Never forget that schematics are the EE's art. They should be beautiful. You should look at a sheet and instantly know what is going on. Not with every component, but you should see purpose and dataflow at a glance.

Very true; my emphasis added.

Anything that impedes seeing those thing is unwelcome.
Title: Re: What are some good rules of thumb for making clean schematics.
Post by: Zero999 on July 05, 2017, 05:03:58 pm
Oh no. Oversized PNGs! another one of my pet peeves. It wastes Dave's bandwidth.

The file sizes of the images posted in this thread are much too large!

dsharp02, tggzzz,
How did you make those files so big?

I've converted the colour one to 8-bit indexed and the monochrome one to 4-bit with no transparency. Now look at how much smaller they are! There's no need for low compression ratio 32-bit colour images for schematics.
Title: Re: What are some good rules of thumb for making clean schematics.
Post by: schmitt trigger on July 05, 2017, 05:10:24 pm
Never forget that schematics are the EE's art. They should be beautiful. You should look at a sheet and instantly know what is going on. Not with every component, but you should see purpose and dataflow at a glance.

Very true; my emphasis added.


I always say that a schematic is an electrical roadmap
Title: Re: What are some good rules of thumb for making clean schematics.
Post by: mrpackethead on July 05, 2017, 08:24:57 pm
Whats the point of a Schematic.. Its to convey information to the people that need to read it.

If the schematic is just a sketch on my notebook, for me to remember to do something, then if its a bit rough, its not important..
If the schematic is somethign that i'm going to use by myself, then there are a lot of assumptions that i can make and i can be a bit less careful with it.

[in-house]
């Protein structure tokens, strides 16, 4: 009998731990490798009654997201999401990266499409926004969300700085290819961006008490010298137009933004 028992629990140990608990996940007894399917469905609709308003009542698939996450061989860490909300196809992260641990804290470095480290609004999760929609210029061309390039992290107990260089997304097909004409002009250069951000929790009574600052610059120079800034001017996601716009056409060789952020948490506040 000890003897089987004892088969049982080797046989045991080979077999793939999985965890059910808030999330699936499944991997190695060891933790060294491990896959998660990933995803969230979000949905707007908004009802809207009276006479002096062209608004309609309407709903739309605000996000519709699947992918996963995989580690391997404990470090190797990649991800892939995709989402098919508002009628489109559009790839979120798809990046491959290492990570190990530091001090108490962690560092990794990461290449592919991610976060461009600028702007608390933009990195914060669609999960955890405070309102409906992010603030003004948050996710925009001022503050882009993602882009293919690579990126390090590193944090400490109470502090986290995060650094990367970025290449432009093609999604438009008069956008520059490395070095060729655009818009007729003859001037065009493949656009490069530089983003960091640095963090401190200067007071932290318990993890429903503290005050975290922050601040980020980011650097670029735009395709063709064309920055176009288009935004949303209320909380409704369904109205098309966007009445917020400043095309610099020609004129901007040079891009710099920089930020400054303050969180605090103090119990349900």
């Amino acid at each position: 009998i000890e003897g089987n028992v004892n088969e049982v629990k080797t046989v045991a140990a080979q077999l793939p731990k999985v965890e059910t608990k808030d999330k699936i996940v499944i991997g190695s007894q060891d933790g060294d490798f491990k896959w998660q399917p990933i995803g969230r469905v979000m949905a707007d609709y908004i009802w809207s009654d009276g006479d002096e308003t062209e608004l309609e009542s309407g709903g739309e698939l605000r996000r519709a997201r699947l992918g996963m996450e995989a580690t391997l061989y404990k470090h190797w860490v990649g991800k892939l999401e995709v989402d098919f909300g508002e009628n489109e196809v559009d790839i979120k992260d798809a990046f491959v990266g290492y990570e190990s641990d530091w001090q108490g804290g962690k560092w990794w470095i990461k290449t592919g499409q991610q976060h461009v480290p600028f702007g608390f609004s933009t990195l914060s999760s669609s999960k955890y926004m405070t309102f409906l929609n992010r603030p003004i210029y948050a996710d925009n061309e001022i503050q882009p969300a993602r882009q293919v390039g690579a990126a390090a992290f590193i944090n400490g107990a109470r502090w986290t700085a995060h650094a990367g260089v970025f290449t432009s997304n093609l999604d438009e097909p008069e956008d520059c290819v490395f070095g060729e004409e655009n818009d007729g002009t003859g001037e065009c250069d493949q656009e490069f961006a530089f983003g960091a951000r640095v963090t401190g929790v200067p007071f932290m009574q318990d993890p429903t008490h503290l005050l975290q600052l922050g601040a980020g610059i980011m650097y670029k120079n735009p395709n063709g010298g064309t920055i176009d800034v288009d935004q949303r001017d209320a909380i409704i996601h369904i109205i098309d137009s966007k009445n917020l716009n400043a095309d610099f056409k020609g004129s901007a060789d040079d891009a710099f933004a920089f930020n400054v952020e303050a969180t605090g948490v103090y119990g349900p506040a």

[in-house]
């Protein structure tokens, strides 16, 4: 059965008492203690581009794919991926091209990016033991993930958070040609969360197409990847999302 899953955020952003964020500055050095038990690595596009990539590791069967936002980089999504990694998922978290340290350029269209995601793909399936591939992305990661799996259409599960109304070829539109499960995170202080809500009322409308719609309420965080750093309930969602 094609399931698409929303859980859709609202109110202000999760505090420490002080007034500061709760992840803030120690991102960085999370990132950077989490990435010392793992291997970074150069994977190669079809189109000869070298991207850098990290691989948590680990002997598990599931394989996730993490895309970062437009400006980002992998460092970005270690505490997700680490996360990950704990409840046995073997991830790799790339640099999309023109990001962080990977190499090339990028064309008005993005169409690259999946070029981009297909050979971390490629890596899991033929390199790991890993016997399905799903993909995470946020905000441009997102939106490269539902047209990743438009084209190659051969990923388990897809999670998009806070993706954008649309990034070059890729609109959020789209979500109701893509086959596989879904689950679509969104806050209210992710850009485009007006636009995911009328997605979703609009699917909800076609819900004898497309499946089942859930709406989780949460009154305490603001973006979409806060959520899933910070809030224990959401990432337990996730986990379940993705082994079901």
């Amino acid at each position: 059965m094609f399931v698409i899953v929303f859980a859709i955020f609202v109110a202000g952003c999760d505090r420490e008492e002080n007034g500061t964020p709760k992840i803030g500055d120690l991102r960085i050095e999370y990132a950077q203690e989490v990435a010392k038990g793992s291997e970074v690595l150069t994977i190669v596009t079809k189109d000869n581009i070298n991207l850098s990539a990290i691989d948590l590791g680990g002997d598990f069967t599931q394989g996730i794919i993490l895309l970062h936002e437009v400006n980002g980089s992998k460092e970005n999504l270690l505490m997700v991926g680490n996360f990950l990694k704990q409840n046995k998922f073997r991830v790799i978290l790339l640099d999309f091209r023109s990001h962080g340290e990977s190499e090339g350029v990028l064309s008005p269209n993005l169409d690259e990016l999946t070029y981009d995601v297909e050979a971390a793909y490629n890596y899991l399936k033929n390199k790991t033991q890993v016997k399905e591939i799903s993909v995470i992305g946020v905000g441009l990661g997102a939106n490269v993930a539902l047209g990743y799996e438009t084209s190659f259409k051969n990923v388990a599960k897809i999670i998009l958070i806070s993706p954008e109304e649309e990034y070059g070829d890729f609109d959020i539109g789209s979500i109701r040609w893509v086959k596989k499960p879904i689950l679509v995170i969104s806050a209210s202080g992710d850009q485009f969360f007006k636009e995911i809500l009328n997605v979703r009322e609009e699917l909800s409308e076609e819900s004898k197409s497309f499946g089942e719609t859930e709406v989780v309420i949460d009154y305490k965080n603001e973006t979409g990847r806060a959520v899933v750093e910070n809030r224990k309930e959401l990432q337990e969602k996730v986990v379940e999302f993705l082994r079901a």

When i have to share it with others, then i really have to be careful.

Title: Re: What are some good rules of thumb for making clean schematics.
Post by: Eric_the_EE on July 05, 2017, 11:46:50 pm
Your 2nd revision is definitely an improvement from the 1rst (although, the 1rst wasn't so terrible in my opinion). In the 2nd version, you might have gone a bit overboard with the segmentation blocks. In general, I try to keep my analog circuits more continuous, so I can see at a glance the purpose of the circuit and, usually, the topology of the implementation. But for digital circuits (i.e. IC-to-IC serial connections) I almost exclusively use net labels. Attached are some examples. Everyone does have style differences, so it's difficult to quantitatively say one style is superior. Of course there are general rules of thumb and conventions (as others have already explained). Following an employer's conventions could be one of the most important considerations.
Title: Re: What are some good rules of thumb for making clean schematics.
Post by: ataradov on July 06, 2017, 12:54:11 am
Yes, this is a much better example of what I was trying to covey with words. Digital -> net labels, analog or standard circuits -> connected.